In an attempt to begin to gain perspective on the roles played by white women and the effects of the civil rights movement on white women, I have conducted this oral history project. I have asked multiple women of their experiences before, during and following the American civil rights movement. I started out by coming up with a list of questions to ask each women. They were questions that I assumed each women would have some sort of answer to given that this was such a great movement of their time. I knew that the interviews would be less directed by my questions and more directed by the interview itself however. Once I began interviewing, I also found that it would be necessary that I interview multiple women in order to get a well-rounded and complete perspective. I would need to speak to women of different ages and from different places in order to do this.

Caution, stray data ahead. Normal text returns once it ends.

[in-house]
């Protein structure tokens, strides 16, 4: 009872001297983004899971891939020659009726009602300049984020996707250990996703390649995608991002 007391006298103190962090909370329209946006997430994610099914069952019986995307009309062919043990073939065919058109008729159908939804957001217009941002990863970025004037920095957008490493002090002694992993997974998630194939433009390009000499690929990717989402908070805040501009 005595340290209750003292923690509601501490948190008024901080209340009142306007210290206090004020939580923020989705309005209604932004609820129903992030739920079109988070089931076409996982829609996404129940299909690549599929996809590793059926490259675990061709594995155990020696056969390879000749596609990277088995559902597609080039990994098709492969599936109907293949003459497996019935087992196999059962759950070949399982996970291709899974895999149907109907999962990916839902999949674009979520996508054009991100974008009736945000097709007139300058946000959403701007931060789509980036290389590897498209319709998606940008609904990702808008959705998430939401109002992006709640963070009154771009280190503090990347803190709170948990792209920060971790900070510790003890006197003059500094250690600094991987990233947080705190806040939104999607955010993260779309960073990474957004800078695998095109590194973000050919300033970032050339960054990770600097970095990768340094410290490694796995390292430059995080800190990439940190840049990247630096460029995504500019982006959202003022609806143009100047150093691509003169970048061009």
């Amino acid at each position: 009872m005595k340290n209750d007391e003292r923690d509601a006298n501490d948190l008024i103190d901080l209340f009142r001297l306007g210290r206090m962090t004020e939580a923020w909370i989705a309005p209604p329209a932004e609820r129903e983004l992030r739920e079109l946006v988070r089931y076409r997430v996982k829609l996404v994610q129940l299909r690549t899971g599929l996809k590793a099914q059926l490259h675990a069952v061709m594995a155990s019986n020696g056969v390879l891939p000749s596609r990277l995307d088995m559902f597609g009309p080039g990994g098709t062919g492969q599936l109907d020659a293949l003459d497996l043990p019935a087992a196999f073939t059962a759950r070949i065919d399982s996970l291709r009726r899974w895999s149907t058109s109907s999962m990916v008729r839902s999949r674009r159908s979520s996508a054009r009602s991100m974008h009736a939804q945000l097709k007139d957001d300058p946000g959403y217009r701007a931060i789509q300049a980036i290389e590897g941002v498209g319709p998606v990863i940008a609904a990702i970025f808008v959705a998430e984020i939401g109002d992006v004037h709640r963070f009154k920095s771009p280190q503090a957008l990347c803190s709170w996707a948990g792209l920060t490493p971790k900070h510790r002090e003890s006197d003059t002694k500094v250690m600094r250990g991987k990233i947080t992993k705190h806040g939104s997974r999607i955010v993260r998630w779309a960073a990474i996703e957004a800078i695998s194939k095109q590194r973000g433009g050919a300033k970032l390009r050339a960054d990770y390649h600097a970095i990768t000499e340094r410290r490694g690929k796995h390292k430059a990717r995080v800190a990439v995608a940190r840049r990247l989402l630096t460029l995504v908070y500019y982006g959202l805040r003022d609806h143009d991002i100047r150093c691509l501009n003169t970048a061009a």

As I quickly found out, the experiences and effects of the civil rights movement varied greatly depending on many different factors. Age was one of the greatest influencing factors that I found to affect the experiences of these women. I knew that age would be significant merely based on the fact that the movement may not have affected women who were quite young in any way that they would have known or recognized. Most of the women that I spoke to noted that while they knew the movement was going on, it didn’t really affect them in their daily lives. A teenager during the sixties, one woman said “I guess I didn’t pay attention much.” Others had similar responses like another woman who said in “the ‘60’s [she] was in high school and could have cared less about just about anything. The ‘70’s was babies and trying to get by.” Based off of these interviews alone, it would seem that the movement failed to impact the lives of white suburban women.